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Seoul gets a new submarine with vertical launch of cruise and ballistic missiles

SEOUL, (BM) – At a special ceremony at the Daewoo Shipbuilding & Marine Engineering [DSME] shipyard in South Korea, the country’s navy acquired a new submarine, learned BulgarianMilitary.com.

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According to information spread in South Korean media, the submarine is class KSS III and has a system for vertical launch of cruise or ballistic missiles. The 3,000-ton submarine is the second of its kind to serve in the South Korean Navy, with a total of three planned. This one has already been named and will be named ROKS Ahn Moo. The third submarine is expected to be built and put into operation in the coming years. Sources say this should happen by the end of 2022.

BulgarianMilitary.com recalls that the South Korean Defense Minister announced on August 10 that it intends to introduce modernized Dosan Ahn Chang-ho submarines capable of carrying more ballistic missiles in the next five years. This is to be a response to the growing threat from North Korea.

The information from the South Korean defense minister means that the country intends to continue developing its deterrence system, mainly based on the navy. Thanks to properly implemented technologies obtained with previously purchased submarines, the Koreans already builded their first own submarine of the Dosan Ahn Chang-ho [KSS-III] type, armed with vertical launch launchers for maneuvering and ballistic missiles.

The first unit of this type has already been launched and is scheduled to enter service later this year. It is included in the first series [Batch 1], each of which has a submersible displacement of about 3,700 tons, 83.5 m long and 9.6 m wide. “Chonryong” maneuvering missiles and “Hyunmoo” ballistic missiles.

According to the promises of the Minister of Defense, within the next five years, a second series unit [Batch 2] is to be created, which will have greater displacement, will be longer and armed: not with six, but ten vertical launch launchers. An additional innovation will be the use of the latest Samsung SDI lithium-ion batteries, which will more than double the time of immersion.

It is an open matter to introduce nuclear propulsion. Unlike classic American, Russian and French boomers, South Korean ballistic missile carriers are classified as diesel-electric units. According to the official message, this issue will be discussed “in due course”. However, the introduction of nuclear submarines would be a huge prestigious success, because only six countries on Earth have such units.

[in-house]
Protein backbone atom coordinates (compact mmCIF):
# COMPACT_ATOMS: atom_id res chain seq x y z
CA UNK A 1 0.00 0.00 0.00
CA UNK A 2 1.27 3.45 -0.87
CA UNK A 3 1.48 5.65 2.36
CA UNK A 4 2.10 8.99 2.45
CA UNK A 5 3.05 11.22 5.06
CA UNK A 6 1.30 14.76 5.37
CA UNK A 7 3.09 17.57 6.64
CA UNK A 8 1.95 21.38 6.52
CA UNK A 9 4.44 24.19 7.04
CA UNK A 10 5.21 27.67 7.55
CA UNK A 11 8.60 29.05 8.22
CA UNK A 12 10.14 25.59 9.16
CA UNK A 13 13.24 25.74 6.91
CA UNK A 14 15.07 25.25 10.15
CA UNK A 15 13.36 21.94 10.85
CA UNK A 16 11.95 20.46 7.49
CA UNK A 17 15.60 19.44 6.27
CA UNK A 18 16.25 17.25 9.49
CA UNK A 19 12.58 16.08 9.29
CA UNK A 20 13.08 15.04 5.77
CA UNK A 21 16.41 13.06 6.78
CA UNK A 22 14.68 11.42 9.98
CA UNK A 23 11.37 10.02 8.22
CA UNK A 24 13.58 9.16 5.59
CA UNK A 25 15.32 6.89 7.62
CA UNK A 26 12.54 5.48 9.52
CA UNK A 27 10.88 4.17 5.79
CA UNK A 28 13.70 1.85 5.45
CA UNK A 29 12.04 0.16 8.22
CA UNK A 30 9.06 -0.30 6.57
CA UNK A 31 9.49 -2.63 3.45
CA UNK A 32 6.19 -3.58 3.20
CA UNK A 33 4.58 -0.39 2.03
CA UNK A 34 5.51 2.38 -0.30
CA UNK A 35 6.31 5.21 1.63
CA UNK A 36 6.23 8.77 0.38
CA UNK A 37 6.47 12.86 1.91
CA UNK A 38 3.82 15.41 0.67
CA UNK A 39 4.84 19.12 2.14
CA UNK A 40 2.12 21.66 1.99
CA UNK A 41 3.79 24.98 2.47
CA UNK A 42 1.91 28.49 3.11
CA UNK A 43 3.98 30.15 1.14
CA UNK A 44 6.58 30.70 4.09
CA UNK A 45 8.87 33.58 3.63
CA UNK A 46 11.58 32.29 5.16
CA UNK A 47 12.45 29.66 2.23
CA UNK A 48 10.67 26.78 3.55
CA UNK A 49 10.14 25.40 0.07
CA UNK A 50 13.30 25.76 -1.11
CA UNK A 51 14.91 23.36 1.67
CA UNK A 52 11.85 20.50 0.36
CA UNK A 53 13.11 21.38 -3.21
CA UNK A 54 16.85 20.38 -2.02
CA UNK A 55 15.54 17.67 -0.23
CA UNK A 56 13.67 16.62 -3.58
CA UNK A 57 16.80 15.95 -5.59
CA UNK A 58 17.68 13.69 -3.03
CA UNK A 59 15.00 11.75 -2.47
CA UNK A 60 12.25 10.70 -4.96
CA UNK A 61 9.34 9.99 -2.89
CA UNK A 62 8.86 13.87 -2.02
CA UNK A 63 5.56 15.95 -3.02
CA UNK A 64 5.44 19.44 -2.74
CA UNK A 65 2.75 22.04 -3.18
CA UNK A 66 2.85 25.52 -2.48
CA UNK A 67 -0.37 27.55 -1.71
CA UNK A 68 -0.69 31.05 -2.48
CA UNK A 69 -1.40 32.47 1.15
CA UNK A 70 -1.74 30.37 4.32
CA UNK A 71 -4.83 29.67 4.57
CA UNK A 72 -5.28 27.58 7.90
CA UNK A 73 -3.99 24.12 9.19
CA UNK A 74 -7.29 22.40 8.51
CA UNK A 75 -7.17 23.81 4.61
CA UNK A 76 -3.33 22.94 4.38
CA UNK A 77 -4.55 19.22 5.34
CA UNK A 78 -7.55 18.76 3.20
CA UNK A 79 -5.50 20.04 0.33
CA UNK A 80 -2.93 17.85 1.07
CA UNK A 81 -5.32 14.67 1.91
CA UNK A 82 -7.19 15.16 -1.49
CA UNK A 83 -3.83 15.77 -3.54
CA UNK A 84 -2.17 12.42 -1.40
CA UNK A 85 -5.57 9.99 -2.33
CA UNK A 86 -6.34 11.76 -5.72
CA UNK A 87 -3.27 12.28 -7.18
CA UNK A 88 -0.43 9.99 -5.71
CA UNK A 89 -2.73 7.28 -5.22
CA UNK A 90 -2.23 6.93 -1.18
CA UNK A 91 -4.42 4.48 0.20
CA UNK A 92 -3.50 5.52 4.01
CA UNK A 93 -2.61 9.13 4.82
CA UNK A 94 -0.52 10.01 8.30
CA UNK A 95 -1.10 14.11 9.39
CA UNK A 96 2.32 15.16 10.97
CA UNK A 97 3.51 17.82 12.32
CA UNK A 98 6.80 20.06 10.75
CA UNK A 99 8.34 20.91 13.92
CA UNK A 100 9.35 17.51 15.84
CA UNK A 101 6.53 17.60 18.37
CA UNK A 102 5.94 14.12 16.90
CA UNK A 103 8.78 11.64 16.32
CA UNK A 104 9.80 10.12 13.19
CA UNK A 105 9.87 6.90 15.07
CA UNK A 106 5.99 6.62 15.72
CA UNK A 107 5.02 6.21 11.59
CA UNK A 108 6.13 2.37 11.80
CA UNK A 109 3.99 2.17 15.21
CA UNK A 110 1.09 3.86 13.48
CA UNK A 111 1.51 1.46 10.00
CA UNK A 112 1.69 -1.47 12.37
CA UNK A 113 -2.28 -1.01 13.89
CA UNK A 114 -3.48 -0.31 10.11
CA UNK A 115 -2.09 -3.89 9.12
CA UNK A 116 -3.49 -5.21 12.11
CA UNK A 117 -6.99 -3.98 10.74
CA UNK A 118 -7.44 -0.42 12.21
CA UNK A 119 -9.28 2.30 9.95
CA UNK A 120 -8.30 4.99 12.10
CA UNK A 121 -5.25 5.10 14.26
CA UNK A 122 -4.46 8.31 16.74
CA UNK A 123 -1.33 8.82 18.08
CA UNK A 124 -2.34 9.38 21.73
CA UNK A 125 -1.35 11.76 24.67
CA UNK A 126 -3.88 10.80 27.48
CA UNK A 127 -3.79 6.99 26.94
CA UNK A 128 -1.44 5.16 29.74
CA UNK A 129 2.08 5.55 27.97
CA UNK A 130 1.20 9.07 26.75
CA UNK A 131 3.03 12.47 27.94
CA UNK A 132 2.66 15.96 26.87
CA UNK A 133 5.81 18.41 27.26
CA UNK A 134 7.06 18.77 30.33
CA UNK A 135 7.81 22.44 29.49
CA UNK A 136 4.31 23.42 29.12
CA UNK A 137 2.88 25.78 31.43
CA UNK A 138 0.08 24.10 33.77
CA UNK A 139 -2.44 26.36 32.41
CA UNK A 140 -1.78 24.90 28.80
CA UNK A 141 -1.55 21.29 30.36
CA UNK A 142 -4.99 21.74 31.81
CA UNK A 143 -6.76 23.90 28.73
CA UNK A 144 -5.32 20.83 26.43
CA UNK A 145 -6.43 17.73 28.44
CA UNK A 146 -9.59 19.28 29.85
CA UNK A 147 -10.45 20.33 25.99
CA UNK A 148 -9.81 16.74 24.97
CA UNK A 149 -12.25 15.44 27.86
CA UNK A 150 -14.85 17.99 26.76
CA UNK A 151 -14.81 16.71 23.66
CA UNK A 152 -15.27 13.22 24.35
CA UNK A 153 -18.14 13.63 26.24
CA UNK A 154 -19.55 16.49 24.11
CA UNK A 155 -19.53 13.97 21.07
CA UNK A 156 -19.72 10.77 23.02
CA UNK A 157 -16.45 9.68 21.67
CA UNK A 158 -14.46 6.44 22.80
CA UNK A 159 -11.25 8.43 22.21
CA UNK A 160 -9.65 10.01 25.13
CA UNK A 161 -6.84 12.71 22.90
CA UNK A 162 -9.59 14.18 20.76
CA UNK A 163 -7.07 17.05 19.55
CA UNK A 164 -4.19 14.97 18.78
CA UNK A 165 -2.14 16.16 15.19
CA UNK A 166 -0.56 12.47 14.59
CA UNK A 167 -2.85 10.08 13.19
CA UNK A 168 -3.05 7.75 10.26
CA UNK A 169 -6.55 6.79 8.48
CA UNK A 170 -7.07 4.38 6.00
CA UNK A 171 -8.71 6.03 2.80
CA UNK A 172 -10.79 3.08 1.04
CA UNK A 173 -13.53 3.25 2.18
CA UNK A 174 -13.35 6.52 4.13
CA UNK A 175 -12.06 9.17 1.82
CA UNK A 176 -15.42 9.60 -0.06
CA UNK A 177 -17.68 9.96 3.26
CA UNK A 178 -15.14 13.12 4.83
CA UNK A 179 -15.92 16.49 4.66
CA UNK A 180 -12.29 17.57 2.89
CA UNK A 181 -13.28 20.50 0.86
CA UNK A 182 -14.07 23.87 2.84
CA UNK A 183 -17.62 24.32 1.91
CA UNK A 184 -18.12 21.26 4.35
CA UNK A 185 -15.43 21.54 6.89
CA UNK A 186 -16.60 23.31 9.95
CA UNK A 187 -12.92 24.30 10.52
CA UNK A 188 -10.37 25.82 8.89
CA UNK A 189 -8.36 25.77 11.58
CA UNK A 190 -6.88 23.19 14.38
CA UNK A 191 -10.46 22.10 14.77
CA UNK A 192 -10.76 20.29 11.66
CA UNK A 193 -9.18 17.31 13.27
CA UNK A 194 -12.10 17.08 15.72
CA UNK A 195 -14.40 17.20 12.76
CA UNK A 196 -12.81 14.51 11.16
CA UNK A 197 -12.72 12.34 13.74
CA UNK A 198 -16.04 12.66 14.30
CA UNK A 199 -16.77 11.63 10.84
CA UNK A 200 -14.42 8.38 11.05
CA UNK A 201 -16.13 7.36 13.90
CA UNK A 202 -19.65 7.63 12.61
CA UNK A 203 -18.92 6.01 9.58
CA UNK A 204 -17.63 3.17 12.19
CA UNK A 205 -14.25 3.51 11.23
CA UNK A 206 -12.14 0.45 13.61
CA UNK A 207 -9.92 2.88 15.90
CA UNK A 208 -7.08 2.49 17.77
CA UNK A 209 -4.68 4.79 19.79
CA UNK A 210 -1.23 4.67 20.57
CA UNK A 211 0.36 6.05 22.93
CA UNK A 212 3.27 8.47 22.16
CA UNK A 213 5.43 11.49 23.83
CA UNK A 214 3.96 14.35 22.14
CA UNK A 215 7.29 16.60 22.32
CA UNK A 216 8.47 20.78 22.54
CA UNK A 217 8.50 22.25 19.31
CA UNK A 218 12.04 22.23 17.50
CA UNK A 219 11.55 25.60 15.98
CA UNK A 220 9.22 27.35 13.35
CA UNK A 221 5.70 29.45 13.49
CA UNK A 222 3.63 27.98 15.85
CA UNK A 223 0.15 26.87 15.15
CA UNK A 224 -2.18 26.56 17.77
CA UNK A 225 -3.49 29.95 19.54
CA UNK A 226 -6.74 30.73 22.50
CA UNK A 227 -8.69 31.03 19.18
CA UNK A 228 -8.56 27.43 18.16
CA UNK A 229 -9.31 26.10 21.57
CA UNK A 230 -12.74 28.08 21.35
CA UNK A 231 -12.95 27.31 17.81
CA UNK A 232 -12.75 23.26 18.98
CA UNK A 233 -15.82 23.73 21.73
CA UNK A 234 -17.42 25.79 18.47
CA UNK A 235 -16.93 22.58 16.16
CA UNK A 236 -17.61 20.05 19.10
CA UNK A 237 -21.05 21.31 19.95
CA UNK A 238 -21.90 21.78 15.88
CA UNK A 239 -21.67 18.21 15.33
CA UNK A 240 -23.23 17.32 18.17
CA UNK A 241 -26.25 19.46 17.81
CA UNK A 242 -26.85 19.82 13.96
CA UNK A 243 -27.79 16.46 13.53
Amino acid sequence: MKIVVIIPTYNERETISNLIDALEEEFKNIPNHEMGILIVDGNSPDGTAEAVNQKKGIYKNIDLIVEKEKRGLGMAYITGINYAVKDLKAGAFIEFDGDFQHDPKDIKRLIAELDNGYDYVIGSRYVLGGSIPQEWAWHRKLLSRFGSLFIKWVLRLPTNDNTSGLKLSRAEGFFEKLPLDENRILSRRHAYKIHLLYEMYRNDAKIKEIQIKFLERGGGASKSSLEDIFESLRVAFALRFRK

This would be the second approach to this problem, as South Korea wanted to build its first nuclear submarine as early as 2003. The border situation and pressure from the protesting United States-backed International Atomic Energy Agency, forced the authorities to Seoul to stop the entire program in 2010. South Korea realizes that starting work on nuclear submarines would not appeal to Americans, who could block access to the necessary technology for such an endeavor.

Therefore, it is assumed that the reinforced South Korean boomerri will simply be a development of the Batch 1 version of the Dosan Ahn Chang-ho submarines. It is all the more likely that the production lines for the construction of these units have been implemented both at the Daewoo Shipbuilding and Marine Engineering (DSME) shipyard in Okpo near Busan [where the first two ships in the series are built] and at the Hyundai Heavy Industries shipyard [where the construction of the third KSS-III ship “Yi Dongnyeong” began on June 30, 2017].

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All the submarines built there have, apart from the classic diesel and electric drive, also an air-independent drive based on fuel cells. If lithium-ion batteries are introduced, according to Koreans, these units will be able to remain submerged for up to 50 days – when moving underwater from a speed of 5 knots.

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